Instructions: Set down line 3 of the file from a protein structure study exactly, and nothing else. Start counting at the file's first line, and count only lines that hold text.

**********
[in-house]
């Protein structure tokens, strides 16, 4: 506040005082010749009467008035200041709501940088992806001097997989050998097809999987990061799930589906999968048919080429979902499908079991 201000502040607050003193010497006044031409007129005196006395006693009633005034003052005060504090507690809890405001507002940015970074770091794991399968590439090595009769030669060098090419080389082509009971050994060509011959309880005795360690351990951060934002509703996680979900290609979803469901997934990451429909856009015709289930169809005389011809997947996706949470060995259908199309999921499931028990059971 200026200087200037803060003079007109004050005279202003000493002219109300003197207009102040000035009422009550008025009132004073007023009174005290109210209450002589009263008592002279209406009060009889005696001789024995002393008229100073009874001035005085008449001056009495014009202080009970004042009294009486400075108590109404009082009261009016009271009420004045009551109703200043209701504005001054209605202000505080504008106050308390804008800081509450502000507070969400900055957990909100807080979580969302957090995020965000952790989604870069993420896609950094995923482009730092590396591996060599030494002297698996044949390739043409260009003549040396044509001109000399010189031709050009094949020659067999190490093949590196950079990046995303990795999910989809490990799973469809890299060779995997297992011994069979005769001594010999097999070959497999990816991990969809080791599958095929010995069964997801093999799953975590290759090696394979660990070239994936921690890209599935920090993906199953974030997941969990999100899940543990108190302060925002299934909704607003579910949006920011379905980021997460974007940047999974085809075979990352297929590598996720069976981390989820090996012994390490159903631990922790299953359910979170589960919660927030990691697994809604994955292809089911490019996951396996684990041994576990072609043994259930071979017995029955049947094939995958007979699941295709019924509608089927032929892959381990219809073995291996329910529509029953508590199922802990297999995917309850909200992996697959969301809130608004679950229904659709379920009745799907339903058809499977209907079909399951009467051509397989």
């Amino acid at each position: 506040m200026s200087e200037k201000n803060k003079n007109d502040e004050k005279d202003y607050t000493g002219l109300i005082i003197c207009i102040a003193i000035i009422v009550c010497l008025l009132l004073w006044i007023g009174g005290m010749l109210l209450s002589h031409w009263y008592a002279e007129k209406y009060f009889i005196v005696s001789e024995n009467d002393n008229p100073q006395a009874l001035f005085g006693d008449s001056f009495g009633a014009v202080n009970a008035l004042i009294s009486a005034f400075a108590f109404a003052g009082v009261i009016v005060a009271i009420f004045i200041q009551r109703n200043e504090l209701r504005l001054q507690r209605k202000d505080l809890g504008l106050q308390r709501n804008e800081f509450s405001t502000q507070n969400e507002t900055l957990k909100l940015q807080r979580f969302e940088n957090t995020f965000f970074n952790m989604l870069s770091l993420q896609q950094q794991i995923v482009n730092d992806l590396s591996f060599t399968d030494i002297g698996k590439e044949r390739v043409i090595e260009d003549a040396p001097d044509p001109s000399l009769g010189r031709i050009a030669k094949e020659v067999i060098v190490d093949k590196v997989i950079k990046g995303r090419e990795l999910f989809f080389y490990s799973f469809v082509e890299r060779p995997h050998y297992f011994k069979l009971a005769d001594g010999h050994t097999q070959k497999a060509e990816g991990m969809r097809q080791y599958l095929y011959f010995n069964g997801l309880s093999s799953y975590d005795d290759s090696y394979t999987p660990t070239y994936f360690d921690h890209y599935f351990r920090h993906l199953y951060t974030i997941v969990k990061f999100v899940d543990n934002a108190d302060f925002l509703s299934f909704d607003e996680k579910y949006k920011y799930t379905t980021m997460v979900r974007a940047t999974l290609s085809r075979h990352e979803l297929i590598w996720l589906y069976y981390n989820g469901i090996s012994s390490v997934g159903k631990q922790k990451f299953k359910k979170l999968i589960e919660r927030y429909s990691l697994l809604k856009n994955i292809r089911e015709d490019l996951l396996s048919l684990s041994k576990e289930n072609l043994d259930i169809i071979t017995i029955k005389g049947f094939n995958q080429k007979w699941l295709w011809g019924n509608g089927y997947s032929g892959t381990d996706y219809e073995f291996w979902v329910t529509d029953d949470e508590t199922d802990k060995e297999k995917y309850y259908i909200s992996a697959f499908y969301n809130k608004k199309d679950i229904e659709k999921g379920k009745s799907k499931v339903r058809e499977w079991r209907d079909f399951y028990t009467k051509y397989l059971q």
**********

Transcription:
């Amino acid at each position: 506040m200026s200087e200037k201000n803060k003079n007109d502040e004050k005279d202003y607050t000493g002219l109300i005082i003197c207009i102040a003193i000035i009422v009550c010497l008025l009132l004073w006044i007023g009174g005290m010749l109210l209450s002589h031409w009263y008592a002279e007129k209406y009060f009889i005196v005696s001789e024995n009467d002393n008229p100073q006395a009874l001035f005085g006693d008449s001056f009495g009633a014009v202080n009970a008035l004042i009294s009486a005034f400075a108590f109404a003052g009082v009261i009016v005060a009271i009420f004045i200041q009551r109703n200043e504090l209701r504005l001054q507690r209605k202000d505080l809890g504008l106050q308390r709501n804008e800081f509450s405001t502000q507070n969400e507002t900055l957990k909100l940015q807080r979580f969302e940088n957090t995020f965000f970074n952790m989604l870069s770091l993420q896609q950094q794991i995923v482009n730092d992806l590396s591996f060599t399968d030494i002297g698996k590439e044949r390739v043409i090595e260009d003549a040396p001097d044509p001109s000399l009769g010189r031709i050009a030669k094949e020659v067999i060098v190490d093949k590196v997989i950079k990046g995303r090419e990795l999910f989809f080389y490990s799973f469809v082509e890299r060779p995997h050998y297992f011994k069979l009971a005769d001594g010999h050994t097999q070959k497999a060509e990816g991990m969809r097809q080791y599958l095929y011959f010995n069964g997801l309880s093999s799953y975590d005795d290759s090696y394979t999987p660990t070239y994936f360690d921690h890209y599935f351990r920090h993906l199953y951060t974030i997941v969990k990061f999100v899940d543990n934002a108190d302060f925002l509703s299934f909704d607003e996680k579910y949006k920011y799930t379905t980021m997460v979900r974007a940047t999974l290609s085809r075979h990352e979803l297929i590598w996720l589906y069976y981390n989820g469901i090996s012994s390490v997934g159903k631990q922790k990451f299953k359910k979170l999968i589960e919660r927030y429909s990691l697994l809604k856009n994955i292809r089911e015709d490019l996951l396996s048919l684990s041994k576990e289930n072609l043994d259930i169809i071979t017995i029955k005389g049947f094939n995958q080429k007979w699941l295709w011809g019924n509608g089927y997947s032929g892959t381990d996706y219809e073995f291996w979902v329910t529509d029953d949470e508590t199922d802990k060995e297999k995917y309850y259908i909200s992996a697959f499908y969301n809130k608004k199309d679950i229904e659709k999921g379920k009745s799907k499931v339903r058809e499977w079991r209907d079909f399951y028990t009467k051509y397989l059971q």